PITTSBURGH -- Tigers manager Jim Leyland had plenty to lament Saturday night, from another rough sixth inning to an inexplicable four-pitch walk to a relief pitcher at the plate to a rundown that resulted in an insurance run.
In the end, he couldn't get past the same concern he had before Saturday's 6-2 loss to the Pirates. The result didn't argue otherwise.
"We scored two runs again," Leyland said afterwards. "That's obviously a problem for us."
Before the game, after Leyland talked about all other topics, he came back to two main concerns: He had to get his key hitters producing again, and he had to get Joaquin Benoit back in form to put his bullpen back in order. The Benoit issue is going to take longer than a weekend. The Tigers can't survive long with a relatively dormant offense.
They came close to the big hit Saturday. Austin Jackson hit the kind of drive to the warning track in straightaway center that required an Austin Jackson-like effort for a center fielder to run down with two outs and two on in the seventh. But Andrew McCutchen is that kind of center fielder, and he made it look a lot easier than it actually was to keep the Pirates ahead.
"He's going to catch that ball every time with his speed," Leyland said.
The Pirates scored three more runs in their half of the seventh to take a 6-2 lead, but even after the add-on runs, three straight singles from the bottom half of the order brought the potential tying run to the plate in the ninth with nobody out and closer Joel Hanrahan looking for a pitch. But a called third strike off the outside corner sent Ryan Raburn back to the dugout, and a hard-hit ground ball from Jackson turned into a game-ending double play and an end to Jackson's career-best 12-game hitting streak.
Not only did consecutive doubles from Andy Dirks, Miguel Cabrera and Brennan Boesch in the fourth produce Detroit's only runs, they accounted for all the extra-base hits.
"I thought maybe we were going to get something going there," Leyland said. "We got three doubles in that one inning, got a couple runs. But we're obviously putting our starters under a lot of pressure because we're not getting runs to give them some breathing room."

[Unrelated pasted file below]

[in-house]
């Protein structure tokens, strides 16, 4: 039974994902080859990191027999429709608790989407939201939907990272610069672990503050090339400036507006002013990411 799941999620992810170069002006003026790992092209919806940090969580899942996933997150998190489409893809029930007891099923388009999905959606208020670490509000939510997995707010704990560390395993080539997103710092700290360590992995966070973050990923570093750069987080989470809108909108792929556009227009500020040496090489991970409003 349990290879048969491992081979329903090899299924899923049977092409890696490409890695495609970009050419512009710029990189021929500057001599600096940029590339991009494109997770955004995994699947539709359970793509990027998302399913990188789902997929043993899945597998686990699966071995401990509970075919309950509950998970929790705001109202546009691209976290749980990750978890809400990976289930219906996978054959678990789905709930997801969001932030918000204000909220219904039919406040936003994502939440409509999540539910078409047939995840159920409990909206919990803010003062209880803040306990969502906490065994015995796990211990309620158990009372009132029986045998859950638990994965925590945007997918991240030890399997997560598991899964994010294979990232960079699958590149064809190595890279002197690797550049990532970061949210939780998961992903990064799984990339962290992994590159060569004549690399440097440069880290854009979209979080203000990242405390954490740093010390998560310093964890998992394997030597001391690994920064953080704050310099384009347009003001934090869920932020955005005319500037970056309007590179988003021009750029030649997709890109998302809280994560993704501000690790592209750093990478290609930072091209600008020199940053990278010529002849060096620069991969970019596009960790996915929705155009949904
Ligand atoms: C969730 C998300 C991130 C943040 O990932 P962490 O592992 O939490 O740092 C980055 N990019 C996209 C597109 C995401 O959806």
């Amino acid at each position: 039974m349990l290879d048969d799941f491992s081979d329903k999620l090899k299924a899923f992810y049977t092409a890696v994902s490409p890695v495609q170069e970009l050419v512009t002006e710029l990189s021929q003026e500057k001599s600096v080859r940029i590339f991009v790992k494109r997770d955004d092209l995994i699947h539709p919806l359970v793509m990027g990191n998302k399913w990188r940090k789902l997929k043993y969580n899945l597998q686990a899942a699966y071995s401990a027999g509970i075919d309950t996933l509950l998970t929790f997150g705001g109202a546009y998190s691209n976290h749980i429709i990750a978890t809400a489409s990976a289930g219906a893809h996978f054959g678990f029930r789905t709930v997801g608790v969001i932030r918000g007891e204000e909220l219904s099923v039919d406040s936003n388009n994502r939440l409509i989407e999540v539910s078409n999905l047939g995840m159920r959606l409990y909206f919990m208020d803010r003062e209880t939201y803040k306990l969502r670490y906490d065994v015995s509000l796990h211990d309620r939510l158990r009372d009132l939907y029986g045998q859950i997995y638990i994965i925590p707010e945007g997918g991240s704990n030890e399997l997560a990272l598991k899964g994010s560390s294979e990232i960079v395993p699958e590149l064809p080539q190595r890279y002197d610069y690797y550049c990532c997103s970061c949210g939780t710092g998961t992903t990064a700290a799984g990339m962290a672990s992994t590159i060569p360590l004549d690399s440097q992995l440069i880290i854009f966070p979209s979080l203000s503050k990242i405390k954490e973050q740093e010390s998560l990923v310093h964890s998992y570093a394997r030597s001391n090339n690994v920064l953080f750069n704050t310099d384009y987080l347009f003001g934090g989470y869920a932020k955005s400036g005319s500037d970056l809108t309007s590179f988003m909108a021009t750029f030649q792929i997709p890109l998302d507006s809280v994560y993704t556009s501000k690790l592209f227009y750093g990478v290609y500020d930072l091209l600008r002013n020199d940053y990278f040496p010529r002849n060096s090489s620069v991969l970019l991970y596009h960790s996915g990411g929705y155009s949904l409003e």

It's far from the only concern for the Tigers during this five-game losing streak. Their bullpen appears to be showing more than simple rust from lack of work during the Tigers' dominant run of starting pitching before this weekend. Now that they've gone back-to-back nights without getting their starter through the sixth, the bullpen questions have had more time on display. They've had a couple defensive plays come back to haunt them in the series, from a missed chance at a double play Friday to the aforementioned rundown that allowed the Pirates to sneak in a runner from third.
When teams aren't hitting, those problems become magnified. So do mistake pitches. As a result, though this was far from Max Scherzer's worst outing of the year, it was his first loss, and the first time he had to truly go back to his standard line.
"I wish I would've executed better," said Scherzer (6-1), who missed out on a chance to become the first Tigers starter with a 7-0 record by the end of May since 1939.
For the Tigers, it was their fifth loss in a row, and it dropped them back below .500.
"Every inning is life or death, really, right now, because we're not swinging the bats and scoring runs," Leyland said.
For a while, Scherzer actually seemed to thrive on that. Once Detroit scored, Scherzer provided a shutdown early, overpowering Neil Walker and Lyle Overbay on 94 mph fastballs. He struck out the bottom third of Pittsburgh's lineup in order in the fifth inning, spotting fastballs on Brandon Wood and Ronny Cedeno.
He seemed set to do the same in the sixth, putting McCutchen in an 0-2 hole before he got a slider and laced a ground ball through the left side for his second leadoff single. Another 0-2 count became a Jose Tabata single on a 1-2 fastball he centered.
"I [had] two strikes on the first two batters there and I didn't execute," Scherzer said. "I didn't finish them off. I gave them a chance to get a hit, and they got the hit."
He never got the chance with Garrett Jones, who had taken first-pitch fastballs for strikes in his first two at-bats. Jones got a first-pitch changeup the third time, but he waited long enough to line into the right-field corner for an RBI double.
Overbay got out of an 0-2 count to line another sac fly to right, putting Pittsburgh ahead. Scherzer couldn't pitch for the strikeout in that situation, but was looking for better.
Ryan Perry finished out that inning and waited through the Tigers' potential rally in the top of the seventh. But once he came out for the bottom of the inning to see reliever Jose Veras at the plate for the first time in his big league career, he flinched, throwing four pitches that weren't particularly close to the strike zone.
"That was the first pitcher I've thrown to," Perry said, "and it definitely threw me for a loop."
He found the strike zone from there, but for back-to-back singles. Leyland went to Daniel Schlereth against Jones, but Pirates manager Clint Hurdle countered with pinch-hitter Matt Diaz, who hit a two-run single.
"It was a little bit [of a] disaster, the add-on runs," Leyland said. "You feel like at 3-2 after six, it's still anybody's game. And we still had a shot at the end. But we scored two runs again."